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Online Station In Charlotte Invokes Spirit Of College Radio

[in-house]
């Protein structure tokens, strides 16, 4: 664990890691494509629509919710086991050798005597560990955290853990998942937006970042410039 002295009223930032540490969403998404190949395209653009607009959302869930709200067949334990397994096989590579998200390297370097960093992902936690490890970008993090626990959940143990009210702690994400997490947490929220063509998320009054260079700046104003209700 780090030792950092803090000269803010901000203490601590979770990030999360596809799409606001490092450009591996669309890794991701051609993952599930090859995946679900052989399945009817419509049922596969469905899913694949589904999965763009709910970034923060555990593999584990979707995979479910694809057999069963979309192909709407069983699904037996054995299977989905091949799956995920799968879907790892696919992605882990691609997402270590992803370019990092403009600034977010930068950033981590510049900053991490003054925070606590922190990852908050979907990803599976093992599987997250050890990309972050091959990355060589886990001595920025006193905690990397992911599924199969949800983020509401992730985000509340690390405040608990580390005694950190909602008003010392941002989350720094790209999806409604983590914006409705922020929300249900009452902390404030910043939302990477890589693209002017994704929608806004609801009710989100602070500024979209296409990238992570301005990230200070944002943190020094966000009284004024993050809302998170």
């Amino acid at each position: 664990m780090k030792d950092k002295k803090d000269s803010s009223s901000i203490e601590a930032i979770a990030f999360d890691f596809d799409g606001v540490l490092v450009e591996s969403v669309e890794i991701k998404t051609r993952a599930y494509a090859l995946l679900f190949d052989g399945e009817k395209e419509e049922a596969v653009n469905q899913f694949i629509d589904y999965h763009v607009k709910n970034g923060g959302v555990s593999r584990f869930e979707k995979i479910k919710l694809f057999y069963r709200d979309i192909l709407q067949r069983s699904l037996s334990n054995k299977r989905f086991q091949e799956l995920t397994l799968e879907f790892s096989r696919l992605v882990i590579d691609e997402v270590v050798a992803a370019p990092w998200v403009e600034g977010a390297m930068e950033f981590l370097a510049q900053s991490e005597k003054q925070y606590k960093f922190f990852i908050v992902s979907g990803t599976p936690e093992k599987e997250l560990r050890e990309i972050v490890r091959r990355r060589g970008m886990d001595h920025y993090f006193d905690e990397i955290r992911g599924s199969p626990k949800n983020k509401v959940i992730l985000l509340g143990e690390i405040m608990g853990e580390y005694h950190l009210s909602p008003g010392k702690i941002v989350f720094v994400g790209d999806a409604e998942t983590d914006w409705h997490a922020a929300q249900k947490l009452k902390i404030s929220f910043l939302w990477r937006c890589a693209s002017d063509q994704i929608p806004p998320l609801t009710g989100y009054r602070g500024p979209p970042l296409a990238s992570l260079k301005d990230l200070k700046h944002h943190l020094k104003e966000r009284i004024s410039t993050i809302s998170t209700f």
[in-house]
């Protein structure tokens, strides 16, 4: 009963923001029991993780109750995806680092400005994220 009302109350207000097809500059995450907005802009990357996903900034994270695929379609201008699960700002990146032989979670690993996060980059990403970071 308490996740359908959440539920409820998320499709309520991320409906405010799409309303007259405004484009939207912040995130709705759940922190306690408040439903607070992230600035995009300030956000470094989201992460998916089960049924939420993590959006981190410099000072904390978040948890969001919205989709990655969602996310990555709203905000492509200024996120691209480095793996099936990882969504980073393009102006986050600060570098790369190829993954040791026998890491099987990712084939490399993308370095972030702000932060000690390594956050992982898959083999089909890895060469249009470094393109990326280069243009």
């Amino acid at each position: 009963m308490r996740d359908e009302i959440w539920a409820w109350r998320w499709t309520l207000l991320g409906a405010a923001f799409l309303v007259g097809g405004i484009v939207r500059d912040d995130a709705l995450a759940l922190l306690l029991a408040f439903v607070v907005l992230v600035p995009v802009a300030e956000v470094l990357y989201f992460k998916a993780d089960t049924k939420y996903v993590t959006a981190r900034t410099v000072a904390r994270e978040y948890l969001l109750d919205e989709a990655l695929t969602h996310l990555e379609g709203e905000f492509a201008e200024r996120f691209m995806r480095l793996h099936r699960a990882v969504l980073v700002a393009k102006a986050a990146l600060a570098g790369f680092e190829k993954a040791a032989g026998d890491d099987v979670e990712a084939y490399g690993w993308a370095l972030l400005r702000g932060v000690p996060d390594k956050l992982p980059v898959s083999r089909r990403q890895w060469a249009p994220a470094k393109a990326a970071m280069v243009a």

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There's a new radio station in Charlotte that invokes the heyday of college radio - back when that was just about the only place you could tune into to hear music outside of the mainstream. But Plaza Midwood Community Radio isn't affiliated with any school. It's the project of two long-time friends. Tune in and you can hear rock, pop, avant-garde jazz, aborigine music - really just about anything. Jason Michel (pictured, above) has always loved that place on the radio where you find music that's off the beaten path. Usually on the lower end of the FM dial. "When I was younger going on road trips and stuff [I would] always [tune] in between 80 something and 90 something to find something cool." Michel says. "It's always been a source of learning about new stuff and getting turned on to anything outside of the norm." Outside of the norm is a good way to describe Plaza Midwood Community Radio. There's "N.C. Musicland Radio," a show dedicated to North Carolina Hip Hop and R&B music. "Organized Confusion" is a show hosted by a blind quadriplegic in Gaston County who shares his favorite tunes. And "Medieval Arab Lesbians" highlights experimental music. Michel and friend Scott Slagle (pictured, right) launched the online station just over a year ago in Michel's living room. They were soon flooded with emails from people interested in having their own shows. The two eventually moved the station to its current location in a cramped studio on Louise Avenue in the neighborhood where the station gets its name. It's a lot of work on top of their day jobs. Michel is a bartender and manager at the rock club Snug Harbor. Slagle owns a recording studio in Mint Hill. Michel says the extra time put it is worth it to fill a void he sees in radio in Charlotte. "I do have certain opinions about the state of things, the homogenization of radio and media in general," Michel says. "You know what I mean? Appeal to the lowest common denominator, don't take any risks. It's just bland." The two don't make any money from the station. And they don't have a lot of listeners either, only about 30 at any given time. Yes they want more listeners, but there not consumed with trying to get more. The fact that they have a station unlike any other in Charlotte is more important. All of their roughly 25 hosts are volunteers. Andy Fenstermaker (pictured, left) is one of them. He goes by the name "Andy the Doorbum," a reference to his job working the door at the rock club The Milestone in west Charlotte. His show is called "The Weird World of Traditionally Unconventional Music." It airs Monday nights at 6. "It's really kind of no holds barred," Fenstermaker says. "It's just kind of a celebration of all things weird." Fenstermaker spends the hour spinning Indian ragas, Native American songs, Tibetan spirit chants, and other records he's picked up in thrift stores. He jumped at the chance to have his own show. "Doing a radio show is something I've always dreamed of," Fenstermaker says. "None of my friends have a record collection like I do or at least like those sorts of records. So I just kind of thought it would be cool to get it out there and maybe turn some people on." Plaza Midwood Community Radio is mostly about music for now. But Michel says he wants to expand the station to also include programs looking at community issues. This year though the focus is getting funding lined up. Annual costs for the station are around $5,500. That includes web hosting, music licensing, and rent for studio space. Michel and Slagle are looking at reaching out to local businesses for support. For right now it relies on donations and benefit concerts. The next one is at the end of the month. The two aren't going to be quitting their day jobs anytime soon. But the thought about Plaza Midwood Community Radio becoming their main source of income has crossed their minds. Here's Slagle. "If we get to the point where it's like a living wage, it's definitely going to take some time," Slagle says. "Years. But I definitely think we can get to the point where it just supplements. " He says they're already breaking even.